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Microsoft: 64-Bit Office 2010 Not Ready

Are you thinking about deploying the 64-bit version of Office 2010? If so, Microsoft wants you to think again.

Microsoft's newest productivity suite, slated for public release as early as May 12, will be available in both 32-bit and 64-bit versions -- a first for the Office product line. The advantage of tapping into 64-bit metal includes the ability to handle files that require greater memory support, as well as to run more programs concurrently.

However, Microsoft explained late last month that its 64-bit Office 2010 isn't really ready for prime time after all.

More specifically, the add-ins, controls and Visual Basic for Applications (VBA) programming code that need to be compatible with 64-bit Office 2010 still need to be updated, Microsoft explained in a blog. Consequently, Microsoft is recommending that Office 2010 users install the 32-bit version of the program, even when using a 64-bit Windows operating system with the productivity suite.

The 32-bit and 64-bit versions of Office 2010 are "largely indistinguishable" except for memory capacity, according to Ted Way, a Microsoft program manager for product lifecycle and engineering excellence.

"The extra memory capacity comes at the cost of some compatibility with existing extensions to Office, such as 32-bit versions of ActiveX Controls and some third-party add-ins, in addition to 32-bit versions of programs that interface directly with Office," Way wrote in the blog. "New versions of these extensions will need to be obtained, and it will take some time for 64-bit compatible extensions to be made available."

Way explained that 32-bit Office 2010 can handle files that soak up about 4GB of memory. When the 64-bit version is ready, Office 2010 will be able to access about 17 billion GB of memory, he added.

Eventually, Microsoft expects the 64-bit version of Office to be widely used. For now, the install program (setup.exe) defaults to the 32-bit version, which will run on a 64-bit operating system. Users who really want to run the 64-bit version can do so by opening a folder on the CD-ROM containing the executable install file.

Trying to run both the 32-bit and 64-bit versions of Office 2010 on the same machine is not supported, Way said. In addition, the install program will block the installation of the 64-bit version if it finds certain 32-bit Office apps already installed, such as Outlook. However, some 32-bit products are on Microsoft's "allowed list," permitting the installation of Office 2010 64-bit to proceed. Allowed-list products include Expression Web Designer, Microsoft Office Web components and the VBA 6.4 software development kit, Way said.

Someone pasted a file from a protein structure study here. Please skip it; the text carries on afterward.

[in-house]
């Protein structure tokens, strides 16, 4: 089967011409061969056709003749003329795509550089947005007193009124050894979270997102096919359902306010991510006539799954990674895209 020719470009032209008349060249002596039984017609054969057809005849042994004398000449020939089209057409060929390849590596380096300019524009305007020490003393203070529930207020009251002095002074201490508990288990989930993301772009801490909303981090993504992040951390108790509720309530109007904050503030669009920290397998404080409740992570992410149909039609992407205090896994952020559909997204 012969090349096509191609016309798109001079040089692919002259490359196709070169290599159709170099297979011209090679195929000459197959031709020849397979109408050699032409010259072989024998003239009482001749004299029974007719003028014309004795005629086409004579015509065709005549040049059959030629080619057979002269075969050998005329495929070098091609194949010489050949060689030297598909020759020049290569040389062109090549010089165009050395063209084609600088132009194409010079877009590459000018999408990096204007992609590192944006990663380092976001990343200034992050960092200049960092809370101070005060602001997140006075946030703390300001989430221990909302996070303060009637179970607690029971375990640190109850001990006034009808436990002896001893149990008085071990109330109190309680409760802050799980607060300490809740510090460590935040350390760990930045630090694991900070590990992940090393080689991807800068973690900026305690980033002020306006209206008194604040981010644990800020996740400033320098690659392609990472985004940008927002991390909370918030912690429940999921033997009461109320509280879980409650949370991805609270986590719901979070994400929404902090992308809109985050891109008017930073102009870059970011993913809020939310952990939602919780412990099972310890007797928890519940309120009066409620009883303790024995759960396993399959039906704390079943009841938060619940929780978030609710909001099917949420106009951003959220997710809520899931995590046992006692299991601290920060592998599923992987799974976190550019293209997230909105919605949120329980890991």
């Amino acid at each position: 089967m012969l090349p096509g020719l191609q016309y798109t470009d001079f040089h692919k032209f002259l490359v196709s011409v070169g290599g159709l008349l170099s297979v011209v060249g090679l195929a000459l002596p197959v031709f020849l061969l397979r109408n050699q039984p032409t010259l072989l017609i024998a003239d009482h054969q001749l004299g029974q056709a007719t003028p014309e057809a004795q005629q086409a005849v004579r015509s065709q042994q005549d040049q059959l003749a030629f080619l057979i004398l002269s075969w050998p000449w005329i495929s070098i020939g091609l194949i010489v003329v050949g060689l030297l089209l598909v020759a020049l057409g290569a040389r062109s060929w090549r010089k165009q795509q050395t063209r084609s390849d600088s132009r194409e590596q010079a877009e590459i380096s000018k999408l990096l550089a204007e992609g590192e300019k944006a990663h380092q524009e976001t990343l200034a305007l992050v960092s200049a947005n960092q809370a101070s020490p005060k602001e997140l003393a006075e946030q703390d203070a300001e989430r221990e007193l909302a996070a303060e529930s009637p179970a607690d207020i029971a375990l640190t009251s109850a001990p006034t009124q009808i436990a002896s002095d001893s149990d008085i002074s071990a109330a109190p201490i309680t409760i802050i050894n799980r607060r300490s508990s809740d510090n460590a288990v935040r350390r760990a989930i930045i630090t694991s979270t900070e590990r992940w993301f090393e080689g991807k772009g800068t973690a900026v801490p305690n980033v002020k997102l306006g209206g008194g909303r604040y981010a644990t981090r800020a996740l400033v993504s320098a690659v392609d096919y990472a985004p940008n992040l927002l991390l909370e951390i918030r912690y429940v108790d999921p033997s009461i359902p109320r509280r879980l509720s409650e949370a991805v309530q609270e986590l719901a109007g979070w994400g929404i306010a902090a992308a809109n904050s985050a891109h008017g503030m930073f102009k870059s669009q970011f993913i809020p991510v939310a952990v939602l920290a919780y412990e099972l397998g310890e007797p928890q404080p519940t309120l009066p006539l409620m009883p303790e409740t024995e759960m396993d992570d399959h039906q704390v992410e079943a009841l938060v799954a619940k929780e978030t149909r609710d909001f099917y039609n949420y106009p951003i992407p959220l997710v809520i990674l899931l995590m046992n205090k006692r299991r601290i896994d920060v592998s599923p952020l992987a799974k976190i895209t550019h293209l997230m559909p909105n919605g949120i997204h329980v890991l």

VBA will work with the 64-bit version of Office 2010, but developers need to do a little tweaking of the external interfaces, according to Danny Khen of Microsoft, commenting in the blog. Developers will have to update the Declare statements of VBA code that has "handles/pointers as arguments," Khen explained. Microsoft released a tool called the "Microsoft Office 2010 Code Compatibility Inspector" to help automate the update process, as described in this blog. There also are some free tools to help with migration to Office 2010.

Microsoft plans to release a new version of VBA, version 7, with the release of the 64-bit version of Office 2010, according to a Microsoft white paper. VBA 7 will work with both the 32-bit and 64-bit version of Office 2010. However, developers using the 64-bit version of Office 2010 still must update the APIs to get the VBA 7 code to work, or use the Code Compatibility Inspector tool to fix those APIs.

About the Author

Kurt Mackie is online news editor for the 1105 Enterprise Computing Group.

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Reader Comments

Fri, Apr 2, 2010 AXS Peter Hong Kong

MS had delayed a lot of things on 64-bit, such as Windows Live applications, Silverlights and now VBA (I guess that's why many add-ons are incompatible with 64-bit). The further on 32-bit they go, the more code they have to be converted to 64-bit.

Wed, Mar 24, 2010 Ranj uk

No good at all for for MS Excel 2010 Power Pivot: self service BI.

Mon, Mar 22, 2010 Dr.R. Clavan Salem, Kazakhstan

Use OpenOffice! Works like a charm and it's free.

Fri, Mar 19, 2010 JB Redmond, WA

17 billon GB? Ummm...no.

Fri, Mar 19, 2010 Matt Concord, CA

So, not quite there, eh? It's only 62- or 63-bits right now...

Fri, Mar 19, 2010 Jim

Lets hope the 64 bit version gets released soon - Congress will then be able to fit each Bill into a single file.

Fri, Mar 19, 2010 OfNoConsequence

So as I read this article, it's not that Office 2010 64bit isn't ready, it's all the add-ons and plugings (and VBA) that's not ready. This is just like why 32bit web browsers still hang around, because all the plugins (flash being a prime example) haven't migrated to 64bit. Yeah, that makes sense. The way I see it, it should be "release 2010 in 64bit and make the plugin folks start coming out of the stone age by providing 64bit support as well."

Fri, Mar 19, 2010

Question is, will VBA 7 be available for other products to proceed to 64bit? Or is it only availabe for Office 2010? This is a big hanging point for many software packages going to 64bit.

Thu, Mar 18, 2010 Jerry Adams

Why am I not surprised? Could it be Windows XP 64, Vista 64, Server 2008 64, even Win 7 64. And I will not mention PhotoShop 64, Internet Explorer 8 64, and Adobe Flash 64.

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